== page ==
The European Union announced on Tuesday that it intends to bring its 16-year arms embargo against China to an end, much to the regret of visiting US President George W. Bush.
US President George W. Bush expressed “deep concern” on Tuesday about European Union plans to lift an arms embargo on China, saying that it might upset relations between Beijing and Taiwan. His concerns alone are unlikely to be enough to stop the EU from pursuing its goal of ending its ban on arms sales to the People’s Republic.
“With regard to China, Europe intends to remove the last obstacles to its relations with this important country,” French President Jacques Chirac announced after talks with President Bush.
Chirac maintained that the embargo, imposed in 1989 after the brutal suppression of the Tiananmen Square democracy movement, was no longer justified but the EU would ensure its abolition did not change the strategic balance in Asia. He noted that US allies Canada and Australia did not have such restrictions on arms sales to Beijing.
I agree with Lex that it would be a very bad idea to lift the EU’s arms embargo on China, but I disagree that Europe would be acting as an enemy of America if it did so. For if the EU really were an enemy it wouldn’t have imposed the embargo after the massacre in Tiananem place in the first place. The motive is greed, not hostility, and also some serious political considerations. The point is, Britain supports the lifting of the embargo, too:
UK Foreign Secretary Jack Straw has defended plans to end the European Union’s arms embargo on China, despite opposition from the US and Japan.
China has in the past said it sees the weapons ban as politically driven, and does not want it lifted in order to buy more weapons.
Mr Straw, speaking at a joint news conference with Chinese Foreign Minister Li Zhaoxing, stressed this point.
“The result of any decision [to lift the arms embargo] should not be an increase in arms exports from European Union member states to China, either in quantitative or qualitative terms,” Mr Straw said.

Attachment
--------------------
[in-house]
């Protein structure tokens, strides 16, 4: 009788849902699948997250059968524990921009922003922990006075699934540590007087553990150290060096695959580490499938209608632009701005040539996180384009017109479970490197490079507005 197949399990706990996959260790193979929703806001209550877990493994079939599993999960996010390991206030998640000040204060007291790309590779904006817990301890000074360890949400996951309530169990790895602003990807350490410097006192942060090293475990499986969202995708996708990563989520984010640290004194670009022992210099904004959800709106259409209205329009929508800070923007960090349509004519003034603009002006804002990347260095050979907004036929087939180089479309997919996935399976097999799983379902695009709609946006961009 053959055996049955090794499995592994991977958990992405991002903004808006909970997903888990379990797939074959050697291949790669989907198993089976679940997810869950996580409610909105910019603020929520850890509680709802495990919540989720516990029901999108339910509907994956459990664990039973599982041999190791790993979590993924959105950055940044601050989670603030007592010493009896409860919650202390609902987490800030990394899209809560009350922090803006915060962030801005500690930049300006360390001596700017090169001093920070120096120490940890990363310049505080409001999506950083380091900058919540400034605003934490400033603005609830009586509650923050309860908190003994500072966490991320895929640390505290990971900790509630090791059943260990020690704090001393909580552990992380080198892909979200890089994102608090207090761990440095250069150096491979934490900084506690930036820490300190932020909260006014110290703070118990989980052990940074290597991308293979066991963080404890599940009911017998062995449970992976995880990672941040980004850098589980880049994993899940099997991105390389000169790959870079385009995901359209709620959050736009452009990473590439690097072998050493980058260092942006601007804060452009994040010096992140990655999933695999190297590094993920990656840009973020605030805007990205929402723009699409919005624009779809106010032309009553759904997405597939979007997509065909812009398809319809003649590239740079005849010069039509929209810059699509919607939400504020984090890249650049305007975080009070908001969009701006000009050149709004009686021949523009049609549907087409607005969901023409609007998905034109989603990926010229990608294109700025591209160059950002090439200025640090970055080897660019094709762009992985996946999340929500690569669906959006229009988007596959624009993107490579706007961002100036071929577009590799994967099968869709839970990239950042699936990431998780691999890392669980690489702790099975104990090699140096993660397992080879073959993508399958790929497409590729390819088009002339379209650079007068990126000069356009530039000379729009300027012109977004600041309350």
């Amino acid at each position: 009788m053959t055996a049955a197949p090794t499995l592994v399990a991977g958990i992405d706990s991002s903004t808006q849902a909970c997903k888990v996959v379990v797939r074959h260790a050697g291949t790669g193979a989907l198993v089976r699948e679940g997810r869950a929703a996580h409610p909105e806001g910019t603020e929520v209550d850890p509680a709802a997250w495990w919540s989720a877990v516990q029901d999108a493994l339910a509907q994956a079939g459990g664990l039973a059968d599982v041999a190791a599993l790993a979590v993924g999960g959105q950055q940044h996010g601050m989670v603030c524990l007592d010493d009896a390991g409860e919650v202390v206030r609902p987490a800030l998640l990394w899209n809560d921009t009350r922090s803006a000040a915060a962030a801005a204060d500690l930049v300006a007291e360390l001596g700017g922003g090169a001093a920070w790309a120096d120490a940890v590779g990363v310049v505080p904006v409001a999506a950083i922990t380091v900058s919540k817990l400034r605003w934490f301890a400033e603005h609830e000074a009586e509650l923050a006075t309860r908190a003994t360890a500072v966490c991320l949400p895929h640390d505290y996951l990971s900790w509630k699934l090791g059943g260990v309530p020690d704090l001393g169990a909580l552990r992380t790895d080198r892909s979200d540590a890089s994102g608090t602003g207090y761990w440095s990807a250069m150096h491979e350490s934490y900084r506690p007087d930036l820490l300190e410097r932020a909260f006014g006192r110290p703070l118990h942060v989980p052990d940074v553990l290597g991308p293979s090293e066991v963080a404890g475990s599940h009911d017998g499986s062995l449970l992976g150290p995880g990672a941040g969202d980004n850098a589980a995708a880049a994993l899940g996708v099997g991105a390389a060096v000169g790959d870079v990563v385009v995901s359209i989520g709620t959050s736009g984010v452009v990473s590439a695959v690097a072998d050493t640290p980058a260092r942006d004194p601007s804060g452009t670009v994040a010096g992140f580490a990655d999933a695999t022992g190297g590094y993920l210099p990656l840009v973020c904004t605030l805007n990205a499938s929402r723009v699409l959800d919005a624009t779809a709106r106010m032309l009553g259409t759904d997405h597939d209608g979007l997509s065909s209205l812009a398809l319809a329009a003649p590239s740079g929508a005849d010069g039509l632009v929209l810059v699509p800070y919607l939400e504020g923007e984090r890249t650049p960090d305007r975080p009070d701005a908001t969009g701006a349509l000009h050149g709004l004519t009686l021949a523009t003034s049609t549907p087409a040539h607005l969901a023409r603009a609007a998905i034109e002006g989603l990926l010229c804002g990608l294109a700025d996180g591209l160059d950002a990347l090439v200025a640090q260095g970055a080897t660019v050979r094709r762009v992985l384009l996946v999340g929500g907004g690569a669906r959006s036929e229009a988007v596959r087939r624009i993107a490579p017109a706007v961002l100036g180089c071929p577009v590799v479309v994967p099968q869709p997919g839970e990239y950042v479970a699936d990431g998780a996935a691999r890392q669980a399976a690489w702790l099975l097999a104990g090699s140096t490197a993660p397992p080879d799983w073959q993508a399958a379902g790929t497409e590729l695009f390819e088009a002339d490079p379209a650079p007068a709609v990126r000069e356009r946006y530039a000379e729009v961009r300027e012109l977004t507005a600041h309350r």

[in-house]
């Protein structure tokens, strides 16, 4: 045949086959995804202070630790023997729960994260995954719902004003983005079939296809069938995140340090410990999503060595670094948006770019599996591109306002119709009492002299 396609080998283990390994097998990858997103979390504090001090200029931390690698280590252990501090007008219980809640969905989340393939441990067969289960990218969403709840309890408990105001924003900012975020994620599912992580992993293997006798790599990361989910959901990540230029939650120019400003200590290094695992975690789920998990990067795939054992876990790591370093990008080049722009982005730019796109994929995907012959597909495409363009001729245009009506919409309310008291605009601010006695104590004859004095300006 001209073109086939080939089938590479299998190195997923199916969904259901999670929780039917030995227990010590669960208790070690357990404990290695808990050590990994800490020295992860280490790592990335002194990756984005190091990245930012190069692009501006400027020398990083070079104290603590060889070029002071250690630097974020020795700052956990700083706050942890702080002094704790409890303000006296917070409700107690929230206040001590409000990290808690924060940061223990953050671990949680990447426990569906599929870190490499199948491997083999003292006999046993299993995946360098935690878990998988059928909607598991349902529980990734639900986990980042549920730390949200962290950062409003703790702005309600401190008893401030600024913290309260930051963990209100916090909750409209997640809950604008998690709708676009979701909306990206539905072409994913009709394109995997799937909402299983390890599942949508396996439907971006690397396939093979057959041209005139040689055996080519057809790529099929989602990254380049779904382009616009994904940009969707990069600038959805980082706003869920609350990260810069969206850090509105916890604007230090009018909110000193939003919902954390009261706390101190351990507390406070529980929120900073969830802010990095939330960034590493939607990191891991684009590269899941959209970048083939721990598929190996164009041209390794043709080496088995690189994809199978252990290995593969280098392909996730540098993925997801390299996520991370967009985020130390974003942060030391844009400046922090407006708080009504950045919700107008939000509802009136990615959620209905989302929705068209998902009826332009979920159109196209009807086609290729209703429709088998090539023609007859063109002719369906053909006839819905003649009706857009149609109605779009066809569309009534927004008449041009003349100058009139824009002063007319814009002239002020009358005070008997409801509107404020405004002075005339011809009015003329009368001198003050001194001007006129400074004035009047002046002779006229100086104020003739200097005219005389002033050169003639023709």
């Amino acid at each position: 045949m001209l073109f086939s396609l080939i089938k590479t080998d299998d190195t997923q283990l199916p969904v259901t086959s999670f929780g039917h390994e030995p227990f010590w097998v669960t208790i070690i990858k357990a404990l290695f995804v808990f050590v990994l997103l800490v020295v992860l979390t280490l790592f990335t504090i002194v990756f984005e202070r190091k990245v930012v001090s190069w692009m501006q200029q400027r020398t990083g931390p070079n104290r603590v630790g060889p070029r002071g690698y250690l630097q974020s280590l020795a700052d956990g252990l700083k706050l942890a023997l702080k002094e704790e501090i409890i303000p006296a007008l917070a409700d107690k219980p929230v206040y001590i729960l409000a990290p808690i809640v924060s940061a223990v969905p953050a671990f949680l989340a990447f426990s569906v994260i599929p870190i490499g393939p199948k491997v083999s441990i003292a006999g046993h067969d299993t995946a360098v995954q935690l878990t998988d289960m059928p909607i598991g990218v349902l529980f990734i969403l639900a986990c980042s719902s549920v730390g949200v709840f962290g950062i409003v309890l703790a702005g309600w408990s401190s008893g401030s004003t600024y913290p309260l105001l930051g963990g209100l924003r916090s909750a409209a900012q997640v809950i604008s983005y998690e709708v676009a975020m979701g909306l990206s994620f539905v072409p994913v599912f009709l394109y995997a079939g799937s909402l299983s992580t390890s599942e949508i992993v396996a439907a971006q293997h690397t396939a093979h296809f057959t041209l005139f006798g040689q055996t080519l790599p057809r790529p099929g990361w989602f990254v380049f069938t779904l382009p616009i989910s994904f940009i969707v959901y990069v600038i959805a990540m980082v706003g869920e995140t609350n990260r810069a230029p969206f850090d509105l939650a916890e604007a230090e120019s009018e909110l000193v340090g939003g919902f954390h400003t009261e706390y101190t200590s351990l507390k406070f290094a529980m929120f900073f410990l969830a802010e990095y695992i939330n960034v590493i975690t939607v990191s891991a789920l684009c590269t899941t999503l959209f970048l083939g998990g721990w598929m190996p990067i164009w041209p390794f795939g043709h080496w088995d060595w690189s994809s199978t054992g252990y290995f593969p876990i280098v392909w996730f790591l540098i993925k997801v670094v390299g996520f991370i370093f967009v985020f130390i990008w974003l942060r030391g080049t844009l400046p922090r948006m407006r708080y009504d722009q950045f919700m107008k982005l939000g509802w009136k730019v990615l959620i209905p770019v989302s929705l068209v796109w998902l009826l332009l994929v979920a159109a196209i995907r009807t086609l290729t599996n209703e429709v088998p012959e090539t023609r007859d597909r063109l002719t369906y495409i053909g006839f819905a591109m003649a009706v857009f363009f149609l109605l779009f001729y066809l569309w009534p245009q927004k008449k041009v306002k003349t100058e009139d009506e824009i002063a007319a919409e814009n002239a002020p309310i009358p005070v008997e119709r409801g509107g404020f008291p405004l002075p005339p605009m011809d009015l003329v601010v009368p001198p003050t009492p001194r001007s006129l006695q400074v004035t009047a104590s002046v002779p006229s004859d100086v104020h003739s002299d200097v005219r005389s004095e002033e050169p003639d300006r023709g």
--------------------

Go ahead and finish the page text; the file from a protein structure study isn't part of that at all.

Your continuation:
Earlier this week he said he expected the embargo to be lifted within six months.
And let’s not forget that Australia, one of America’s most important allies in Iraq, has lifted its arms embargo a long time ago:
The Australian Government has defended its decision not to back the United States in lobbying the European Union to maintain an arms embargo on China.
The US is pushing for Japan and Australia to encourage Europe not to lift its embargo.
Australia imposed an arms embargo on China in 1989 over the Tiananmen Square massacre, but lifted it in 1992.
Foreign Affairs Minister Alexander Downer says for that reason, it would not make sense for Australia to lobby the Europeans now.
“We could hardly say you mustn’t lift your arms embargo but we have lifted our arms embargo so it’s alright for us but it’s not alright for you,” he said.
“Instead what we’ve said to the European Union is if you’re going to go ahead and lift your arms embargo on China please do so in a way that has no impact on the power balance or the strategic structure of the east Asian region.”
Then again, it has to be pointed out that there also is some serious opposition against lifting the embargo within the EU. The European paliament has voted against it,